Alarm over rebooting of Japan’s 44-year-old nuclear reactor

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The chairman of a major investigation into Japan’s nuclear accident, as well as a former senior Cabinet adviser, have raised concerns over plans to restart a 44-year-old reactor this week, claiming that the industry and government have failed to learn from the Fukushima tragedy. On Wednesday (June 23), Kansai Electric Power will restart the No. 3 reactors at its Mihama plant in western Japan, serving Osaka and its industrial surroundings – an area with about the same economic output as Mexico.
The reactor is the oldest to be reactivated after the catastrophe in 2011, and it required special permission to prolong its life beyond the usual 40-year limit. The majority of Japan’s reactors are still shut down due to the disaster, which exposed regulatory and supervision flaws.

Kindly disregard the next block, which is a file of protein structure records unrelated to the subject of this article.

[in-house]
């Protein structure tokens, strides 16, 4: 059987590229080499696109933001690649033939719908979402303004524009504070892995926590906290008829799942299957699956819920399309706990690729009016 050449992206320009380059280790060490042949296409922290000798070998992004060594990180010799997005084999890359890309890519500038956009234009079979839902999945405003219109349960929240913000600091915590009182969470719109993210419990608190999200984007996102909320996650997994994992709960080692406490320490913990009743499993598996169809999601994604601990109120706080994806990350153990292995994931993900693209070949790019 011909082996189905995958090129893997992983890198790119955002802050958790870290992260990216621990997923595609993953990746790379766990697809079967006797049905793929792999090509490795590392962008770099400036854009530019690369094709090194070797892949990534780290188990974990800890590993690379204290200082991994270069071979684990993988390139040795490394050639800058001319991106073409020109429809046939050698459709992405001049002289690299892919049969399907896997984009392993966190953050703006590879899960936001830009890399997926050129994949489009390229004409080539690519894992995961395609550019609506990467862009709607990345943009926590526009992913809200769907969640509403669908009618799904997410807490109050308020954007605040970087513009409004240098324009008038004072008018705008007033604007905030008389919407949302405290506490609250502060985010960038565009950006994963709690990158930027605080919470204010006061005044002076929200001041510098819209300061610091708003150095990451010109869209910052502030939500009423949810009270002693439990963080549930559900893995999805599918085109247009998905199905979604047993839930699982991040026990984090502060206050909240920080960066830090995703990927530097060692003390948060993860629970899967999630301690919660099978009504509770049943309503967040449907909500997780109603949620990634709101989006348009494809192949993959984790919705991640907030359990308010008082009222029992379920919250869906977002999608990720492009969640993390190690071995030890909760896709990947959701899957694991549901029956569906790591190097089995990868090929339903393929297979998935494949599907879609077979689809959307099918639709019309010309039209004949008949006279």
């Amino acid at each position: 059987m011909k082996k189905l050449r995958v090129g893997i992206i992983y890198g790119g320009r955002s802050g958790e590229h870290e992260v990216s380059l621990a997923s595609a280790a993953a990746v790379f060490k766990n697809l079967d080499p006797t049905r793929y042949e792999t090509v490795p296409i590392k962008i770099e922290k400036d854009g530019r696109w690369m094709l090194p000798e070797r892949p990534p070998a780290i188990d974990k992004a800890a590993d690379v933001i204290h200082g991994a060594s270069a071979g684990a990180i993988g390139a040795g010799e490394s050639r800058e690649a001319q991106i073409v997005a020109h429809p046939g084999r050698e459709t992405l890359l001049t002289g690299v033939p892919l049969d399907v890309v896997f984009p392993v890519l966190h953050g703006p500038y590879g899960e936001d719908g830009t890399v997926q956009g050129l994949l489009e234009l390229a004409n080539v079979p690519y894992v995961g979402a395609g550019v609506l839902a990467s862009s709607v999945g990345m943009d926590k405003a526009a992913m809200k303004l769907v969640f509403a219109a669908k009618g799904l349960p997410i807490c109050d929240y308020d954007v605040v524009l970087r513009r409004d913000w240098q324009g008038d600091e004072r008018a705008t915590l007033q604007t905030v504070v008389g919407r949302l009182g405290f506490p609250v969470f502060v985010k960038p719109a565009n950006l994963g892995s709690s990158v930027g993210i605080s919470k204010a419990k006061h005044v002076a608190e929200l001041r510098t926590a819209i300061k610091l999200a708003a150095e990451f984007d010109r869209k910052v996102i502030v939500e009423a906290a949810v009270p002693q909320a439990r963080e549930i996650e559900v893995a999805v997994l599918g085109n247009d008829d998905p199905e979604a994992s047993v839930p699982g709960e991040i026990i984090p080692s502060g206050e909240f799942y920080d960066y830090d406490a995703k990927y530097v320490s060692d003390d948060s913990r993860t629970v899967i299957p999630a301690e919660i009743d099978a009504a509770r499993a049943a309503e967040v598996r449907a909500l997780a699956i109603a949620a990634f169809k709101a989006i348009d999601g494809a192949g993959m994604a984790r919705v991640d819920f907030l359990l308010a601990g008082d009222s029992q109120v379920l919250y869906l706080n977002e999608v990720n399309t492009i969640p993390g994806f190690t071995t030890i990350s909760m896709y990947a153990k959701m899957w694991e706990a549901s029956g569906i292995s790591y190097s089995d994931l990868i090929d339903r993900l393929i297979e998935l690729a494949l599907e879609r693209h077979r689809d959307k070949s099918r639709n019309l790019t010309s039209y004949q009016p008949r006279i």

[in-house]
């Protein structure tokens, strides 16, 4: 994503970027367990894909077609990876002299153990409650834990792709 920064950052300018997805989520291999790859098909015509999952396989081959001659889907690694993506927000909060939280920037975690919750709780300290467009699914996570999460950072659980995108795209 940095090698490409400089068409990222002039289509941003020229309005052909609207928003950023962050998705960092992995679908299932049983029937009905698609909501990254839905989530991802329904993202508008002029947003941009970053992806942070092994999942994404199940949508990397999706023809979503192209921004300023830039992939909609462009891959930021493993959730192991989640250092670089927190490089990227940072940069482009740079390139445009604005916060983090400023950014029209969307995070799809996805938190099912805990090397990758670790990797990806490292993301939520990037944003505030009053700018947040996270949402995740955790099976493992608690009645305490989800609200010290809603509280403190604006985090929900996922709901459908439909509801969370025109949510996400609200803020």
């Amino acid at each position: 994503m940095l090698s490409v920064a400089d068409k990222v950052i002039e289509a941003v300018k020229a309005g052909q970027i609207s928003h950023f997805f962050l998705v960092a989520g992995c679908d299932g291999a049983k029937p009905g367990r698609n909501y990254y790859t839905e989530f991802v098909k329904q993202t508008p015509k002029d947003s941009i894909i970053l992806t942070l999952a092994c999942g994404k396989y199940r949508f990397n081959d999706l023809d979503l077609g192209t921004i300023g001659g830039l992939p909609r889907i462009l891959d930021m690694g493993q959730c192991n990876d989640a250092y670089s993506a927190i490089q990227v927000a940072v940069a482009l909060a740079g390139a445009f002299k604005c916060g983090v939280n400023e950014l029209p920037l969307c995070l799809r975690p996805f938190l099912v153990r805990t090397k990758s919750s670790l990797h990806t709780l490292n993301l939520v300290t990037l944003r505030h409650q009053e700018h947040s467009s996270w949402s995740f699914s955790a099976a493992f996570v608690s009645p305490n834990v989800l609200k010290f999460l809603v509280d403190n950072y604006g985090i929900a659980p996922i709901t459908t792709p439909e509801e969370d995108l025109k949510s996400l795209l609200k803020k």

Mr. Tatsujiro Suzuki, a former deputy head of the Cabinet Office’s Atomic Energy Commission, expressed reservations about the restart’s clearance process.
He expressed worry about a lack of openness and subsidies to sway local opinion to get approval for the restart. In March 2011, a massive earthquake off Japan’s northeast coast triggered a tsunami that killed over 15,000 people and knocked off cooling at the Fukushima Daiichi nuclear power plant.
As reactors melted down, explosions shook the site, scattering enormous clouds of radioactive materials across land and water.

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